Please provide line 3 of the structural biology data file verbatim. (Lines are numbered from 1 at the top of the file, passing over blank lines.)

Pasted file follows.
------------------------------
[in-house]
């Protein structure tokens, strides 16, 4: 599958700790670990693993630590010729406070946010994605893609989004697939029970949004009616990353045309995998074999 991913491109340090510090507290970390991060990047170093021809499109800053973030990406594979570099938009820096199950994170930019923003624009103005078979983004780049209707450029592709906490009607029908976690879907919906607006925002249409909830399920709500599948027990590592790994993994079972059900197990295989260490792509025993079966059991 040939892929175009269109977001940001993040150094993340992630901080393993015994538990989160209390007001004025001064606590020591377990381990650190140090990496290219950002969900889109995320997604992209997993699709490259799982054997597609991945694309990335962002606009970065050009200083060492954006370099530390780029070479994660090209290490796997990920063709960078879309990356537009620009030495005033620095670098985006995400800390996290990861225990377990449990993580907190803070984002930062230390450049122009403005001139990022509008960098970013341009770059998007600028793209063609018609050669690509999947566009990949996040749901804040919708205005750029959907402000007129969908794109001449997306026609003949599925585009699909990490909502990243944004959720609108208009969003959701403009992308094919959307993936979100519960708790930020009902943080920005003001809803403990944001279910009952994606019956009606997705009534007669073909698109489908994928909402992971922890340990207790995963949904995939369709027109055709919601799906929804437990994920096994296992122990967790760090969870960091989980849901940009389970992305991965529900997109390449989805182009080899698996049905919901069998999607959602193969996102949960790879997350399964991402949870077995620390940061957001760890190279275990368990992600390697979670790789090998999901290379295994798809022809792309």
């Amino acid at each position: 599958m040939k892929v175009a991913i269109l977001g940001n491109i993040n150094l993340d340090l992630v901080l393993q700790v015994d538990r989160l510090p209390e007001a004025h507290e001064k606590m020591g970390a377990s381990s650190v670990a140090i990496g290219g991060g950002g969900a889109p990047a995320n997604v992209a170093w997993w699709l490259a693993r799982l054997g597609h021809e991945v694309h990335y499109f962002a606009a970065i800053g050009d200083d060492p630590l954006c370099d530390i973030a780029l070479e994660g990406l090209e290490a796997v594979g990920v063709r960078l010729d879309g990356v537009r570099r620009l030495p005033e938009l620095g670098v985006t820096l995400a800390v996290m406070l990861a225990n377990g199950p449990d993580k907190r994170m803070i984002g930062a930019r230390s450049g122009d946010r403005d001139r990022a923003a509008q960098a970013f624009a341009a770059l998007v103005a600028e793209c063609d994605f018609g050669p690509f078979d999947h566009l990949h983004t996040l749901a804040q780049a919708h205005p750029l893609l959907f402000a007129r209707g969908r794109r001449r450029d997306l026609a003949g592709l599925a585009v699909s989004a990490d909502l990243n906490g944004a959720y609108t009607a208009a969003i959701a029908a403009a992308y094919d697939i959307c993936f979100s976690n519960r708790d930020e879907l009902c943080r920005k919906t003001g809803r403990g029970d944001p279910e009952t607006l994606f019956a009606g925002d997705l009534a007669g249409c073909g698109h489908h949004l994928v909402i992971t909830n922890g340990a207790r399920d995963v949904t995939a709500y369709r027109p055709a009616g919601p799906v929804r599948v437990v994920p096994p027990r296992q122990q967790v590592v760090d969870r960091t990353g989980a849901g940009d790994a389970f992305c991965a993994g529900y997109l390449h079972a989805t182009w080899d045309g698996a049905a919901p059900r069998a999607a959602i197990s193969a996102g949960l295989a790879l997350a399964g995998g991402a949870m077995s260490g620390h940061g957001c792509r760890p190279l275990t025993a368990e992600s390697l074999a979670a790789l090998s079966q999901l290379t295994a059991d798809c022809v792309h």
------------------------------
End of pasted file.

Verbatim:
């Amino acid at each position: 599958m040939k892929v175009a991913i269109l977001g940001n491109i993040n150094l993340d340090l992630v901080l393993q700790v015994d538990r989160l510090p209390e007001a004025h507290e001064k606590m020591g970390a377990s381990s650190v670990a140090i990496g290219g991060g950002g969900a889109p990047a995320n997604v992209a170093w997993w699709l490259a693993r799982l054997g597609h021809e991945v694309h990335y499109f962002a606009a970065i800053g050009d200083d060492p630590l954006c370099d530390i973030a780029l070479e994660g990406l090209e290490a796997v594979g990920v063709r960078l010729d879309g990356v537009r570099r620009l030495p005033e938009l620095g670098v985006t820096l995400a800390v996290m406070l990861a225990n377990g199950p449990d993580k907190r994170m803070i984002g930062a930019r230390s450049g122009d946010r403005d001139r990022a923003a509008q960098a970013f624009a341009a770059l998007v103005a600028e793209c063609d994605f018609g050669p690509f078979d999947h566009l990949h983004t996040l749901a804040q780049a919708h205005p750029l893609l959907f402000a007129r209707g969908r794109r001449r450029d997306l026609a003949g592709l599925a585009v699909s989004a990490d909502l990243n906490g944004a959720y609108t009607a208009a969003i959701a029908a403009a992308y094919d697939i959307c993936f979100s976690n519960r708790d930020e879907l009902c943080r920005k919906t003001g809803r403990g029970d944001p279910e009952t607006l994606f019956a009606g925002d997705l009534a007669g249409c073909g698109h489908h949004l994928v909402i992971t909830n922890g340990a207790r399920d995963v949904t995939a709500y369709r027109p055709a009616g919601p799906v929804r599948v437990v994920p096994p027990r296992q122990q967790v590592v760090d969870r960091t990353g989980a849901g940009d790994a389970f992305c991965a993994g529900y997109l390449h079972a989805t182009w080899d045309g698996a049905a919901p059900r069998a999607a959602i197990s193969a996102g949960l295989a790879l997350a399964g995998g991402a949870m077995s260490g620390h940061g957001c792509r760890p190279l275990t025993a368990e992600s390697l074999a979670a790789l090998s079966q999901l290379t295994a059991d798809c022809v792309h």